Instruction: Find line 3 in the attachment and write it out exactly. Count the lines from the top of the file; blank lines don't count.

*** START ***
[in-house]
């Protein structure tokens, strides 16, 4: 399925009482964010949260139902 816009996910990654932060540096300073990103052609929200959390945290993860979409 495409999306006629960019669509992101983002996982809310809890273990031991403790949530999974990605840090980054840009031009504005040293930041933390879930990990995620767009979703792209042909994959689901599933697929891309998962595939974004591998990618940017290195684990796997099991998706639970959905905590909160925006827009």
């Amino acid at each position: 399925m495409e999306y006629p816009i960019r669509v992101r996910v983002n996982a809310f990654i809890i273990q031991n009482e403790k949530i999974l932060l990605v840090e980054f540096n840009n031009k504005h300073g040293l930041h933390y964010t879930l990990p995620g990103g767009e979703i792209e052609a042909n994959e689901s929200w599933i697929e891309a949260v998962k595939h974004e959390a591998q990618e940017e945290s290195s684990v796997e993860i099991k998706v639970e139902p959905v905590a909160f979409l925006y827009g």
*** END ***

């Amino acid at each position: 399925m495409e999306y006629p816009i960019r669509v992101r996910v983002n996982a809310f990654i809890i273990q031991n009482e403790k949530i999974l932060l990605v840090e980054f540096n840009n031009k504005h300073g040293l930041h933390y964010t879930l990990p995620g990103g767009e979703i792209e052609a042909n994959e689901s929200w599933i697929e891309a949260v998962k595939h974004e959390a591998q990618e940017e945290s290195s684990v796997e993860i099991k998706v639970e139902p959905v905590a909160f979409l925006y827009g």